Eric asked, "What did you expect?"

I replied, "That if I was a good person and tried hard, I wouldn't have any problems, and I would be happy. I would feel good all the time."

Eric answered, "Nobody feels good all the time. At least you have a family! Even when you're basically happy, you still get sick, see people die, or have arguments. You're actually lucky to have someone to share your hassles with."

I replied, "I thought it would be different. That life would be like my daydreams when I was a kid -- Happy marriage, beautiful kids, good job and lots of appreciation for my hard work."

Eric then said, "You have some of those things, but life is not daydreams -- you can't be happy all the time!"

I said, "But I deserve to be happy all the time. I'm different than other people. I'd like to be like you --. single, footloose, and no worries!"

Eric then said, "Footloose! Are you crazy? Sometimes I get so lonely, I want to die!"

I asked, "You mean you get sad sometimes? I don't know. I feel like at this stage of my life I should be happy and content all the time."

Erin then asked, "Well, who do you think you are! What makes you think you deserve to be happy more than anyone else?"

I replied, "But I'm smart and nice, and I work hard."

Eric's response was, "So do a lot of people."

I said, "Then I guess those of us should be happy all the time; we're entitled to it!"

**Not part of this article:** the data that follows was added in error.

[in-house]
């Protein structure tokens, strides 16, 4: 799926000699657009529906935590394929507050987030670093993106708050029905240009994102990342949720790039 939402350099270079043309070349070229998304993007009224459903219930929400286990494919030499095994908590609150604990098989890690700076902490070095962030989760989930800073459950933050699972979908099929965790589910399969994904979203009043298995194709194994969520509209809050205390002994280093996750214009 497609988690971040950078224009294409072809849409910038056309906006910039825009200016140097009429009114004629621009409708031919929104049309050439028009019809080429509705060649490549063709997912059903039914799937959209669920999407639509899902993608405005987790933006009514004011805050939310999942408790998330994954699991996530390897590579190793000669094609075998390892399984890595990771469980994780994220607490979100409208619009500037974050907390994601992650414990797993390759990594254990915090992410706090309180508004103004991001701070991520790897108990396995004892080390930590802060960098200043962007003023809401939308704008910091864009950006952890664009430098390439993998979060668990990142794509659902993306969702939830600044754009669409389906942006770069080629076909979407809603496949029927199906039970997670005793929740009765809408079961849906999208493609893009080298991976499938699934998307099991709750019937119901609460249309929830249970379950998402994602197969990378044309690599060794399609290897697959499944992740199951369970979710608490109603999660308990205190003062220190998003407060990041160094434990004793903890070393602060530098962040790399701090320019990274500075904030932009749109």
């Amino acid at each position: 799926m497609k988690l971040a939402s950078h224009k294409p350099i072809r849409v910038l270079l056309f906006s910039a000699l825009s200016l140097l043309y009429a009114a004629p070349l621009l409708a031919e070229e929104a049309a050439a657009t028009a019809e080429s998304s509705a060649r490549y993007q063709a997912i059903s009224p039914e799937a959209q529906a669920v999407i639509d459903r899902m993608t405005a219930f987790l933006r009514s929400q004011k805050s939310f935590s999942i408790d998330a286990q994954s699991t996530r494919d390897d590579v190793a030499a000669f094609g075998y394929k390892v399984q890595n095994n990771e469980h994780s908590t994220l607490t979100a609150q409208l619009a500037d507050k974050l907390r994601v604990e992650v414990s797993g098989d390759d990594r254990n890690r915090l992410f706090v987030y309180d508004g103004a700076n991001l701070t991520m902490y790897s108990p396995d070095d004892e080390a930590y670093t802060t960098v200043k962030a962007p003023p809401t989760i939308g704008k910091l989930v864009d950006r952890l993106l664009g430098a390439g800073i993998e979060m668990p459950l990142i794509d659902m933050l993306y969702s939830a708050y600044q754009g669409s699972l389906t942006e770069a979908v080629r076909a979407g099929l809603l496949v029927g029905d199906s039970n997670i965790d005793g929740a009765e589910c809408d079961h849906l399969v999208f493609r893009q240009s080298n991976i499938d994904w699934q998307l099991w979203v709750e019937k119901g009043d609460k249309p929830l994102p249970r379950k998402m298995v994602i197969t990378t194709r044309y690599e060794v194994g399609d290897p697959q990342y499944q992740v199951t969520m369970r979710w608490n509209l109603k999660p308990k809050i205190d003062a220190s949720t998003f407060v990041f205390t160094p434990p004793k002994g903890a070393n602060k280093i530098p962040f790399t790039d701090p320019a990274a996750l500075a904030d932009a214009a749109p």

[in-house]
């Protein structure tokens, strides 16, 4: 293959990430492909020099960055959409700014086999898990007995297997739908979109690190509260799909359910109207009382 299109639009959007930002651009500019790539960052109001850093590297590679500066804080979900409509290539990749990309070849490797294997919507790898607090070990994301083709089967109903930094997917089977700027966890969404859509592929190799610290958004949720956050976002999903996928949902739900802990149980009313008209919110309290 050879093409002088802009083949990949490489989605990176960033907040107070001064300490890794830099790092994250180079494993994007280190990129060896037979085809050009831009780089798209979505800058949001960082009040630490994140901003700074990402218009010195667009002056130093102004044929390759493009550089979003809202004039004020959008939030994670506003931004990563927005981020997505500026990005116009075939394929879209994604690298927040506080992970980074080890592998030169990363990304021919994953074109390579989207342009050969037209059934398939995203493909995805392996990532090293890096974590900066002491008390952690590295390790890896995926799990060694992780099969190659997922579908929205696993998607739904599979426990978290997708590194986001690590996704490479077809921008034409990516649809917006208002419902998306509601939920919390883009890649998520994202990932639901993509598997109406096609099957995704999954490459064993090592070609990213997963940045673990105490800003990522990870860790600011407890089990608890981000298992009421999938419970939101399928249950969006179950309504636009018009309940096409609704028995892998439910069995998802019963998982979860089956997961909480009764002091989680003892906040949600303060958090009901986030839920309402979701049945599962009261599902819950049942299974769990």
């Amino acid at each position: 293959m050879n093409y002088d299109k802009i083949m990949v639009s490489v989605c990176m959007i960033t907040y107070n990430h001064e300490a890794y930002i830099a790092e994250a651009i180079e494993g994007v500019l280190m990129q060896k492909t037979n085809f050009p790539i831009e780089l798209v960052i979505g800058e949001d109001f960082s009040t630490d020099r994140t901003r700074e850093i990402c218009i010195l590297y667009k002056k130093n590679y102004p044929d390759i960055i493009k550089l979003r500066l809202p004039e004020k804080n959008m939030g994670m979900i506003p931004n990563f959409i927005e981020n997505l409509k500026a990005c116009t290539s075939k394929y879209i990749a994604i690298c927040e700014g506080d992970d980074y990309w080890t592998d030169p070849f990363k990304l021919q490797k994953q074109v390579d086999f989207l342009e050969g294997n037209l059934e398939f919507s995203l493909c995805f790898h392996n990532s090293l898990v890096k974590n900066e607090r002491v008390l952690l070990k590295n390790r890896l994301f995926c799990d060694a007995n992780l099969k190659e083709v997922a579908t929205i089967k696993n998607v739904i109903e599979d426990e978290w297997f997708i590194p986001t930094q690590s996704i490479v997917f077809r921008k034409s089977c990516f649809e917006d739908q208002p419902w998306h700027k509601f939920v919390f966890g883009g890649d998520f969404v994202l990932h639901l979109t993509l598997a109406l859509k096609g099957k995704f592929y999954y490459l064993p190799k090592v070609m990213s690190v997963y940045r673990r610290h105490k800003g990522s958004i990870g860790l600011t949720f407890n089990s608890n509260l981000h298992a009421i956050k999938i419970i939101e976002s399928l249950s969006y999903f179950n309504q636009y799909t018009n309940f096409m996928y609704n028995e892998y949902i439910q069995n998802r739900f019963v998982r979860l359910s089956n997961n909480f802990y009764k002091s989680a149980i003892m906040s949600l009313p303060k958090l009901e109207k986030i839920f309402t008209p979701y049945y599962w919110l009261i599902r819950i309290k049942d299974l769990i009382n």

Eric said, "That's ridiculous! No one is entitled to perfect happiness all the time."

I asked, "Why not?"

Eric responded by saying, "Because that's not life. It's a stupid setup to expect it."

Then I asked, "What do you mean setup? I deserve it!"

He asked, "Where did you ever get that idea?"

I said, "From the movies."

Eric then laughed out loud and said, "Well, the movies are fake. Life is not Hollywood!"

In this example, I ended the role-play when the patient was advocating actively for a more rational approach to life's problems. In this particular sequence, I hypothesized that Eric's overt emotional expression (laughter) indicated heightened emotional sensitivity and awareness that the "happily ever after" theme of the dialogue was more closely striking upon the patient's own self-evaluations.